Every Madea Movie Ranked From Worst To Best (Including Homecoming)

Tyler Perry's popular Madea character is making her return in Netflix's A Madea Homecoming, marking the character's twelfth appearance in the Madea film franchise. After initially ending the franchise with 2019's A Madea Family Funeral, Perry has revived his successful comedy film series on Netflix. The transition from the big screen to streaming is an interesting turn for Perry to take but may prove quite successful for his Madea brand, and any potential sequels to follow A Madea Homecoming.

Tyler Perry made his first appearance as the titular character in his 1999 play I Can Do Bad All By Myself, which would later receive a filmed adaptation, also written and directed by Perry. Madea made her first big-screen appearance in the 2005 film Diary of a Mad Black Woman, which was Tyler Perry's debut feature as a director. Since then, the franchise has remained consistently successful at the box office, spawning many sequels both featuring and starring Perry's character, as Perry has created his own cinematic universe around the character.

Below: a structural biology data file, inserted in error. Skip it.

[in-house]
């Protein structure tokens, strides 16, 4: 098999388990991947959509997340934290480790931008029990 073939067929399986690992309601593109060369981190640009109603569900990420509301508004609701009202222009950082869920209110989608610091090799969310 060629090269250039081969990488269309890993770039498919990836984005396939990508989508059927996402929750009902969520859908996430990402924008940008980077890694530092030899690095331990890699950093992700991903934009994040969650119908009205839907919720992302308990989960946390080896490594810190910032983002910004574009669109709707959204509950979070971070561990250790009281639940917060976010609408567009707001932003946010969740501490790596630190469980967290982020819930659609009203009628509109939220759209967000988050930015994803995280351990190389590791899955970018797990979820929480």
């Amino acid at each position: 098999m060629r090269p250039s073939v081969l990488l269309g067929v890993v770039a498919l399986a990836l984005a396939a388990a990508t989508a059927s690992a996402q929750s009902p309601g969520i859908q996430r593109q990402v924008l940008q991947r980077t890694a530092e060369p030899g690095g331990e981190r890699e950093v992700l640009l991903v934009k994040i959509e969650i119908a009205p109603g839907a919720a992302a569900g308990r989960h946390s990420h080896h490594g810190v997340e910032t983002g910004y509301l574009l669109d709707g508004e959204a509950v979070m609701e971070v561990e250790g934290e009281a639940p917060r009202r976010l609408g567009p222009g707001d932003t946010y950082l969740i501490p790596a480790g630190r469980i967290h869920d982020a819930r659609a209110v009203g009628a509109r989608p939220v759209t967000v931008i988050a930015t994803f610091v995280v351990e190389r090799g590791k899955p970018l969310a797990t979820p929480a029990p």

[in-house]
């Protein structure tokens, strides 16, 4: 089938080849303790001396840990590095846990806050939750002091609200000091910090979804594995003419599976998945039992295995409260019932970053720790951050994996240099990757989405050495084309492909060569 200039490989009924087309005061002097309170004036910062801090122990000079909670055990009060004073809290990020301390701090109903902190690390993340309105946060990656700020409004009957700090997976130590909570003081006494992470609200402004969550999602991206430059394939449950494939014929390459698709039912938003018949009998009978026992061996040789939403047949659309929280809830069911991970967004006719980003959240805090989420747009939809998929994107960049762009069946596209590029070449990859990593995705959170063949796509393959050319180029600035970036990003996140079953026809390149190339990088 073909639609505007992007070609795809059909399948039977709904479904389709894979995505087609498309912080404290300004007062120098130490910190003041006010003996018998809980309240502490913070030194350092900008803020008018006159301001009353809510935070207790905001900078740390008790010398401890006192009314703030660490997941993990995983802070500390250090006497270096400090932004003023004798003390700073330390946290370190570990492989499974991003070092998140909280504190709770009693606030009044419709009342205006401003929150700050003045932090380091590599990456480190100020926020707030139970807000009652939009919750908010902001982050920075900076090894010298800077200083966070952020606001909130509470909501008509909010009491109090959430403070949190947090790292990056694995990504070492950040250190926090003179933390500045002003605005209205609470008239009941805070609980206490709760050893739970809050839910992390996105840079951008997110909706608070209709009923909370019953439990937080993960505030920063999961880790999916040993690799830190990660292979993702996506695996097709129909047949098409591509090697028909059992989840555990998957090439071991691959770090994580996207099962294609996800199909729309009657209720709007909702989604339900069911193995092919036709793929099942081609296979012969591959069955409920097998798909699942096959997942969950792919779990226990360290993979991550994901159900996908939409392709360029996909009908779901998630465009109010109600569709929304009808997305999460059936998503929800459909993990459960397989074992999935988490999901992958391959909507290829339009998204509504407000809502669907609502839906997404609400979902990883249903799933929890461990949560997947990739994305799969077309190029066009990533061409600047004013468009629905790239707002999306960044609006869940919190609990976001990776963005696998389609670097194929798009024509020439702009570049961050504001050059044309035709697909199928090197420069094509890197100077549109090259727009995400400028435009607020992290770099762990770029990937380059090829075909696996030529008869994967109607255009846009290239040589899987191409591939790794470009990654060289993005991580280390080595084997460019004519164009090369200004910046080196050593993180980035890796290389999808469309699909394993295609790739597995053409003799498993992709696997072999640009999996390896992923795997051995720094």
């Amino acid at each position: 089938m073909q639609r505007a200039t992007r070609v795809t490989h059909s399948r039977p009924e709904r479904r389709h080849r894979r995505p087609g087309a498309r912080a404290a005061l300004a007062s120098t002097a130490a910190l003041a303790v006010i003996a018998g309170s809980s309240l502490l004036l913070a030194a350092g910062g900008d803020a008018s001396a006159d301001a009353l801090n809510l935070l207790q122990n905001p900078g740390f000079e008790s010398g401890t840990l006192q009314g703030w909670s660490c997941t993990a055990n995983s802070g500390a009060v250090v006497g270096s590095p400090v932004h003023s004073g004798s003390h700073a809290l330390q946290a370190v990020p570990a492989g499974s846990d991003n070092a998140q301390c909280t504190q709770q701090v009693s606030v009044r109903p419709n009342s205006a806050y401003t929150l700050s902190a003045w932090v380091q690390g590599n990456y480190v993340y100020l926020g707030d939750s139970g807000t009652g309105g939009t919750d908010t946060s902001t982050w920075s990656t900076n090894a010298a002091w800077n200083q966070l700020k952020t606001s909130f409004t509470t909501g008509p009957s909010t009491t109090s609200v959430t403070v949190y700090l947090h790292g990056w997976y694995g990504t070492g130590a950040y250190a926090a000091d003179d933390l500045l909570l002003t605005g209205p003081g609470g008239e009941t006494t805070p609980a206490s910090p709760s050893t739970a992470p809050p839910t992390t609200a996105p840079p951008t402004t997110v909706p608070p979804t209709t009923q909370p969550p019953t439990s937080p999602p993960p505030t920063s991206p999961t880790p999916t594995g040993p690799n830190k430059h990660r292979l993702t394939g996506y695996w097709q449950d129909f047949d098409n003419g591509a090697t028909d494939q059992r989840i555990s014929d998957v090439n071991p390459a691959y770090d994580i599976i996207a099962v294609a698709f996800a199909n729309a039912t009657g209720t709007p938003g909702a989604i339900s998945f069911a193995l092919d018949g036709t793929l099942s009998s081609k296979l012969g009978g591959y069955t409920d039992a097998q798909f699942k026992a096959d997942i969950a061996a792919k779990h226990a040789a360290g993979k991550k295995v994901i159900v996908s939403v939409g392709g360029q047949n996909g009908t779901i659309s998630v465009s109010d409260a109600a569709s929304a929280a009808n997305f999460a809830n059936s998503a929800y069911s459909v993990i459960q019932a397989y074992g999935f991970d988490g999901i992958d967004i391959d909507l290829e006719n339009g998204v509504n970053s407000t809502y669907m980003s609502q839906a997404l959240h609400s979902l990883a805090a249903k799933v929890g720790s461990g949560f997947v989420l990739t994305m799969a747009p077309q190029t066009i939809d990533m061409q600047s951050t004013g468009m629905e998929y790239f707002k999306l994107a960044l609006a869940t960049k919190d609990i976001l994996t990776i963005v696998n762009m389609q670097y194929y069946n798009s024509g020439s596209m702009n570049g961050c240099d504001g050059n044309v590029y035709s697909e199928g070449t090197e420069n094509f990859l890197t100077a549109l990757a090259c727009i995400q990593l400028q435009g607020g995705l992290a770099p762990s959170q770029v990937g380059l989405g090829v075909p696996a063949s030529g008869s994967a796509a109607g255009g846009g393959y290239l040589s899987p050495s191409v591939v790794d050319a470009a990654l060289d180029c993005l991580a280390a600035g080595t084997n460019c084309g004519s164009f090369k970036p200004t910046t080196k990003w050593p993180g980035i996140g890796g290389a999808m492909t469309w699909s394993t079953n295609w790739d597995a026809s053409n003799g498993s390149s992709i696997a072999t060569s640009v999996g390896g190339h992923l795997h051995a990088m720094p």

Related: The Most Brutal Reviews Of Tyler Perry's A Madea Family Funeral

With A Madea Homecoming, Perry brings the franchise back after claiming to be retiring the character a few years prior. In the latest Madea film, the titular character welcomes her family who have come to town to celebrate the graduation of her great-grandson when some family secrets arise and threaten this joyous celebration. With 12 films now under the belt of the Madea cinematic universe, here is a ranking of all 12 features from worst to best.